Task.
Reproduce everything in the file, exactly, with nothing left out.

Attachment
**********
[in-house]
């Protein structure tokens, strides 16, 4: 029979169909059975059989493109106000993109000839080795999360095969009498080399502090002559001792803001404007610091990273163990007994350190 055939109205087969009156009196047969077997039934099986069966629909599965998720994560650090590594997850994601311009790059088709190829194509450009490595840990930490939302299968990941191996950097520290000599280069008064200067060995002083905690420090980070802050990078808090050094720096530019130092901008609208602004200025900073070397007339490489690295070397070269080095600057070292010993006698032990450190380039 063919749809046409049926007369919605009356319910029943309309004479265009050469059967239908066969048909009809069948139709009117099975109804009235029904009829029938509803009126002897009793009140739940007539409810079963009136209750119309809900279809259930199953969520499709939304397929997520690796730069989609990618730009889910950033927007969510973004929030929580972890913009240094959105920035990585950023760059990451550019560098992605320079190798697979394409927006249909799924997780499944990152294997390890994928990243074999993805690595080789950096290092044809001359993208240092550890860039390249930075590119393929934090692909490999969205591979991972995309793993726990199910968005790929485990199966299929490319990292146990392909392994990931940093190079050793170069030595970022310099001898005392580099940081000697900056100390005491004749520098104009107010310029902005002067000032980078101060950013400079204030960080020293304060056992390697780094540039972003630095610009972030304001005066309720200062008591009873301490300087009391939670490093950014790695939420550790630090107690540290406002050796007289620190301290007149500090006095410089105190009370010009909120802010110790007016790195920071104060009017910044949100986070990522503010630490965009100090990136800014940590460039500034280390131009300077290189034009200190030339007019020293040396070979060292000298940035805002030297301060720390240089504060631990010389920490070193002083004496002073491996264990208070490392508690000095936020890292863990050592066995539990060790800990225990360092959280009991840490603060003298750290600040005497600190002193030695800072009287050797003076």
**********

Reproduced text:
[in-house]
């Protein structure tokens, strides 16, 4: 029979169909059975059989493109106000993109000839080795999360095969009498080399502090002559001792803001404007610091990273163990007994350190 055939109205087969009156009196047969077997039934099986069966629909599965998720994560650090590594997850994601311009790059088709190829194509450009490595840990930490939302299968990941191996950097520290000599280069008064200067060995002083905690420090980070802050990078808090050094720096530019130092901008609208602004200025900073070397007339490489690295070397070269080095600057070292010993006698032990450190380039 063919749809046409049926007369919605009356319910029943309309004479265009050469059967239908066969048909009809069948139709009117099975109804009235029904009829029938509803009126002897009793009140739940007539409810079963009136209750119309809900279809259930199953969520499709939304397929997520690796730069989609990618730009889910950033927007969510973004929030929580972890913009240094959105920035990585950023760059990451550019560098992605320079190798697979394409927006249909799924997780499944990152294997390890994928990243074999993805690595080789950096290092044809001359993208240092550890860039390249930075590119393929934090692909490999969205591979991972995309793993726990199910968005790929485990199966299929490319990292146990392909392994990931940093190079050793170069030595970022310099001898005392580099940081000697900056100390005491004749520098104009107010310029902005002067000032980078101060950013400079204030960080020293304060056992390697780094540039972003630095610009972030304001005066309720200062008591009873301490300087009391939670490093950014790695939420550790630090107690540290406002050796007289620190301290007149500090006095410089105190009370010009909120802010110790007016790195920071104060009017910044949100986070990522503010630490965009100090990136800014940590460039500034280390131009300077290189034009200190030339007019020293040396070979060292000298940035805002030297301060720390240089504060631990010389920490070193002083004496002073491996264990208070490392508690000095936020890292863990050592066995539990060790800990225990360092959280009991840490603060003298750290600040005497600190002193030695800072009287050797003076």